Tuesday, September 12, 2006


A Civil Argument

Here’s how Glenn Reynolds started the argument, not one of the yelling and screaming and calling each other the Anti-Christ version, but of the rare civil variety:

To read some blogs today, you'd think that this was the 9th century, with camel-riding Jihadis ready to descend on helpless American towns, swinging unstoppable scimitars. It's not that way; it's more like the Ghost Dance or similar movements borne of frustration at losing, movements that do their damage all right, but that are doomed to fail. I don't mean to understate the threat, which is real enough. But it's not on the order of the Cold War, you know, and we won that one.

Which got Vodkapundit (Stephen Green) going:

The Cold War was the Great Civil War of Western Civilization -- exactly like the Thirty Years War, only greater in scope. If the Russians had won, Western Civ would have gone on as before. Only, you know, a lot more repressed and a lot less rich. As it is, the West did win, and Russia is as Russia was except for that whiff of freedom they enjoy.

And if the West were to succumb to Islamic Fascism?

(Take a moment here to shudder.)

At the very least, we’d find ourselves in a new Cold War. Like before, we’d be squared off against half of Asia. Unlike before, we’d have exactly zero allies. And damn little oil.

At the very worst?

(Take another moment to shudder.)

James Joyner weighs in, and tries to stake out middle ground. Joyner refutes the implication in Green’s objection that Russia is part of Western Civilization as we know it, in the real West, or better, the actually civilized West, to concede Joyner’s point:

To begin with, I disagree strongly that the Russians are part of the West. As Samuel Huntington rightly noted, they didn’t have a Protestant Reformation or an Enlightenment, rather key parts of what made Western Civilization Western Civilization.* A wag once said the Soviets were essentially Upper Volta with nuclear weapons. While that overstates things more than a little, the observation carried an essential truth.

In comparative terms, though, Steve’s right that we had a lot more in common with the Soviets/Russians than with the Islamists. The former was a much more highly educated culture, technically modern at a societal if not cultural level, and imbued with Christian concepts of right and wrong.

There’s a minor problem, though, with the argument: It is simply inconceivable that the Islamists will defeat us militarily, let alone impose their culture on us. As scary as Bin Laden and company are, they are not going to amass an arsenal of nuclear weapons capable of annihilating the planet many times over.

Joyner touches on what I think are the differing premises between Reynolds and Green, which would explain why two commentators, otherwise very much aligned on counter-terrorism approaches, seem in disagreement.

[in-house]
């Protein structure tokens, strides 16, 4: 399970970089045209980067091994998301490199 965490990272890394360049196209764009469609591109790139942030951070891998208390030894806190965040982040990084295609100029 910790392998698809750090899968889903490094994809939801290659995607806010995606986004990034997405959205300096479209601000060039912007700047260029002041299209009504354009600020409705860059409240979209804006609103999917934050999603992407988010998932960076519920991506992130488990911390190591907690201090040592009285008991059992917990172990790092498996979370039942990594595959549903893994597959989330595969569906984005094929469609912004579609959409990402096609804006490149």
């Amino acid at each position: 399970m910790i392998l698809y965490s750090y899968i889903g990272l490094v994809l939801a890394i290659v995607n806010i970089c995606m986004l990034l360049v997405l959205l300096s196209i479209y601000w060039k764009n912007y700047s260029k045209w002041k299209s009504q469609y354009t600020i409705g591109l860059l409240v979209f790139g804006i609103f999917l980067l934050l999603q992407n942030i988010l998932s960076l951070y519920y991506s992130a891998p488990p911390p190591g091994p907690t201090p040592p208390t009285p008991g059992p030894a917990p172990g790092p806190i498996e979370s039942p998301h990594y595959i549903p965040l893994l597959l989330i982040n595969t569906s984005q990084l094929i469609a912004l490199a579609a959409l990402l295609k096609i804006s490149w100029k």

Reynolds, strictly speaking, is right, in that Islamic fascism will never appeal to majorities even in the Arab world, let alone the West. Red Staters in particular can be counted on to reach for their guns long before they can take much real estate, politically speaking. The aren’t technologically too advanced, and they won’t ever be able to come close to winning any kind of arms race.

Green on the other hand is thinking about the long term consequence of avoiding war at all costs, and possibly a parallel weakness on the part of elites in the West to sustain the kind of injury and harm that the Islamic fascists will be able to wreak upon us. In our fears of a nuclear or other mass casualty WMD attack, in our willingness to buy into the lie that they hate us because of something we’ve done, rather than what we are, majorities of our populations may indeed want to try to surrender our very liberties, and become what Green fears.

Joyner rightly acknowledges that, unlike the old Soviet Union, Islamic fascists will never amass a vast stockpile of nuclear weapons. Fact is, they don’t need to.

They can terrorize and intimidate regional neighbors and other adversaries with merely the threat of nuclear attack. And who in the West will want to contemplate what happens if they nuke Israel out of existence, or Rome, or Los Angeles for that matter?

For some, fear of that eventuality makes them think themselves willing to pay any price, make any sacrifice, to avoid what will happen next.

Whereas the average American, in cumulative approaching an 80% or higher majority, will demand a response that makes much of the real estate in offending regions glass-like and uninhabitable for thousands of years.

Joyner correctly observes the differences in the Cold War versus War against Islamic Fascism analogy:

Indeed, the only way that the Islamists are scarier than the Soviets is intention. Few believed that the Russians had any desire to wipe us out. Expand their sphere of influence and convert us to their ways? Sure. Mass murder? Not so much. Conversely, there’s not much doubt that Osama and company would hit the button without hesitation had they the means.

Since they don’t and won’t, however, they’re not an existential threat, merely a very annoying one.

Joyner struck a nerve for sure with his last point, and offers the following caveat to his remark about “annoying:”

UPDATE: After a comment and email exchange with EnnuiPundit I realize that I should probably have placed the “annoying” in the context of “compared to the prospect of nuclear annihilation the Cold War offered.” Mass murder, perhaps involving dirty bombs, is no small inconvenience.

Excellent debate and discussion from all, and even excerpts from Huntington’s Clash of Civilizations.”

Read everything, here, here, and here.

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